Domain Penetration Testing: Privilege Escalation via Group Policy Preferences (GPP)

In my previous article, I used LLMNR poisoning to gather credentials of a low-privilege user on the network. Now, I will attempt to escalate those privileges by exploiting a common misconfiguration in group policy preferences. Prior to patch MS14-025, there was a horrible storage of local administrator password, in a readable SMB share, SYSVOL, if the local administrator account was deployed via group policy.

In my network, the domain controller has SMB open (Port 445; not uncommon). By default, I have it restricted so unauthenticated (anonymous) users cannot list the shares or enumerate info, as shown below.


However, since we were able to extract credentials via LLMNR, it is then readable because of this default setting in Group Policy, as shown below.


This isn’t necessarily the cause for concern, as this is where machines will fetch updated group policies, and as stated before, MS14-025 fixed the credential issue we’ll see in a moment.

Now using, the enum4linux command:

enum4linux -a -u Bob -p Alice2017

Successfully gathers data now.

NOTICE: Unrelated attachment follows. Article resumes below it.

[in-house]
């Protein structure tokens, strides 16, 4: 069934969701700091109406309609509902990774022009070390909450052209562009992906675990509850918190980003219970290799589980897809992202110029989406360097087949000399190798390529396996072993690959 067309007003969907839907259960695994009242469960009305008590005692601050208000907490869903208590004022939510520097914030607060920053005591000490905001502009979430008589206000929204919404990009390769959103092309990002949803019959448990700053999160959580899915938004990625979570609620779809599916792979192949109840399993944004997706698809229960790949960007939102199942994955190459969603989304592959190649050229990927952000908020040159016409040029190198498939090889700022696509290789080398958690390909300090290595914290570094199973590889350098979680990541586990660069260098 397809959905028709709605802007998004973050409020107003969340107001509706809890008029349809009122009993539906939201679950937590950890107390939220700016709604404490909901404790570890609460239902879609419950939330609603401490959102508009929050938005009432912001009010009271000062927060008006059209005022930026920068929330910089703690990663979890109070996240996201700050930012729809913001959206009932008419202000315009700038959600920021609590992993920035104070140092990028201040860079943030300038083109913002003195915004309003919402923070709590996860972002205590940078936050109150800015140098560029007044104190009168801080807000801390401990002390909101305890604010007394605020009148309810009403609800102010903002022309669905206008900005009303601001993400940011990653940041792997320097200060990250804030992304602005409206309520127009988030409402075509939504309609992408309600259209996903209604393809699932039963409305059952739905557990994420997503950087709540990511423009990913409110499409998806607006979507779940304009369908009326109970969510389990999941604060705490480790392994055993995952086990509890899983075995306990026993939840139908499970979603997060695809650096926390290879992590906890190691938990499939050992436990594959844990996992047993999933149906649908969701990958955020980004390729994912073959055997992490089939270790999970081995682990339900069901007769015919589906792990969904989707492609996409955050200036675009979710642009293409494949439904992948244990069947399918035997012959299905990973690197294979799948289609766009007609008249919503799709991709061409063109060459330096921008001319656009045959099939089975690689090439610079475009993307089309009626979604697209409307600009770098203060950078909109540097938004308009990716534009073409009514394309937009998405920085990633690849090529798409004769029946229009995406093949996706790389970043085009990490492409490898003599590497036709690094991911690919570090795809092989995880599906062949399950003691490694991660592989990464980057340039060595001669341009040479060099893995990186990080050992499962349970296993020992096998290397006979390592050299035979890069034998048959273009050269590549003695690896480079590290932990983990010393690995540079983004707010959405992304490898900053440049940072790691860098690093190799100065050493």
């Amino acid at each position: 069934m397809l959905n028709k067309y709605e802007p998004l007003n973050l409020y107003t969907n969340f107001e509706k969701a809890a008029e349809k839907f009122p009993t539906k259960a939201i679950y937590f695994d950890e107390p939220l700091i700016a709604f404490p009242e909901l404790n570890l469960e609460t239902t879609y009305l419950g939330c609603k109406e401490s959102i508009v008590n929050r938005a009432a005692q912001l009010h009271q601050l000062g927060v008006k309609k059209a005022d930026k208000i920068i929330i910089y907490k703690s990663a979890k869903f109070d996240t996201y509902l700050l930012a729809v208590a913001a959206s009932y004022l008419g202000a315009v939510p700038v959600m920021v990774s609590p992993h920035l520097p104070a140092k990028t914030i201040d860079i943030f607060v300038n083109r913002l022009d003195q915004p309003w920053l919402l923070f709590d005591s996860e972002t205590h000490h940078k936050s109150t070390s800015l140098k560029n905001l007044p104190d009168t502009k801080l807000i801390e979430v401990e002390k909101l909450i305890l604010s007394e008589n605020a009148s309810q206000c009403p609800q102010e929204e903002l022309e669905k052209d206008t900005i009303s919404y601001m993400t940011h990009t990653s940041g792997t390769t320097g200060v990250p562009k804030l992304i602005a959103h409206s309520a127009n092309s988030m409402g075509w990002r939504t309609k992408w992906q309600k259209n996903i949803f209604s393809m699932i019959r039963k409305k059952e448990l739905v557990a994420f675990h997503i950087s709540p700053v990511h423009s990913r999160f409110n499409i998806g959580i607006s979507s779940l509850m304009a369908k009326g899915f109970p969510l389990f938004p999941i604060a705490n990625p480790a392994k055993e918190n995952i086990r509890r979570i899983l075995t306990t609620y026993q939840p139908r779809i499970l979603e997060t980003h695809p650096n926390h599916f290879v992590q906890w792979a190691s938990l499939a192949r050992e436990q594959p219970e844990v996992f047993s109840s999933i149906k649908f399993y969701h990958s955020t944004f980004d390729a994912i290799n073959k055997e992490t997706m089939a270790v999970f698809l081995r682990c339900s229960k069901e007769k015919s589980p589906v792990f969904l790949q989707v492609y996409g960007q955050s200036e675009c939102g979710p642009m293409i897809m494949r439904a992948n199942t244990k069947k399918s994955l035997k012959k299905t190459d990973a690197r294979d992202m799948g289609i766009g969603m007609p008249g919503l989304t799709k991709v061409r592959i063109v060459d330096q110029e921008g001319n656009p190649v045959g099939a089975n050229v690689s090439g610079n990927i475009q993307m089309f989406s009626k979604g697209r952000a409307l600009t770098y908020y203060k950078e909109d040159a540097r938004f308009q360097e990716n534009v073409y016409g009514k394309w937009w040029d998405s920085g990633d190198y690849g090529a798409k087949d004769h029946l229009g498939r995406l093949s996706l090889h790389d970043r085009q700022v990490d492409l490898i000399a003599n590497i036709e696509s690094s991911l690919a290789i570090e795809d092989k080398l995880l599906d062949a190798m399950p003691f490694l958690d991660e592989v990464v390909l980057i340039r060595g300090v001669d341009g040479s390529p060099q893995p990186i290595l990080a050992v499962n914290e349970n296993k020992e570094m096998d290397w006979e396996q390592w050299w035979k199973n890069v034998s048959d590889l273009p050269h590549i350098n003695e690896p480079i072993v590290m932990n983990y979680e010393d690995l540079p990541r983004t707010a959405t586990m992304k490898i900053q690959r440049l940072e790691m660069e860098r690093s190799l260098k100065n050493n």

As you can see, we get a user list and a list of shares on the domain controller, of which SYSVOL allows listing and mapping.

Logging into the SMB share from here is now trivial, using the command

smbclient // -U Bob

Then inputting the password when prompted “Alice2017”, allows me to navigate the share.


Browsing to the “\corp.local\Policies\{31B2F340-016D-11D2-945F-00C04FB984F9}\USER\Preferences\Groups\” directory shows the file that has the credentials, Groups.xml. I use the command “more” to read it.


The file shows the local admin name, “ladmin” and the “cpassword” which is “8skI0rlbgFPAjTPwUfuIKw”. Now this password is encrypted using a 32-bit AES key….which Microsoft published...and there’s a simple .exe tool to decrypt it, here.

Running the tool is simple

gp3finder.exe d35d3b91a7c64e669cb6fe936458f171


And the password is then shown, so the local admin credentials across the domain is ladmin:ladmin

There’s also a way to do this with Metasploit using the module

use auxiliary/scanner/smb/smb_enum_gpp


Next is to get a shell on the system. This is easy via Metasploit. Using the module

use /exploit/windows/smb/psexec

and setting the SMBUser and SMBPass to the discovered credentials. However, I have the local admin account disabled on the DC, so I instead target another 2008R2 server (not a DC). It then creates a shell as local administrator.



Now we’ve escalated from low-privilege user to local administrator, the next step is to escalate to domain administrator, which can be read about here.



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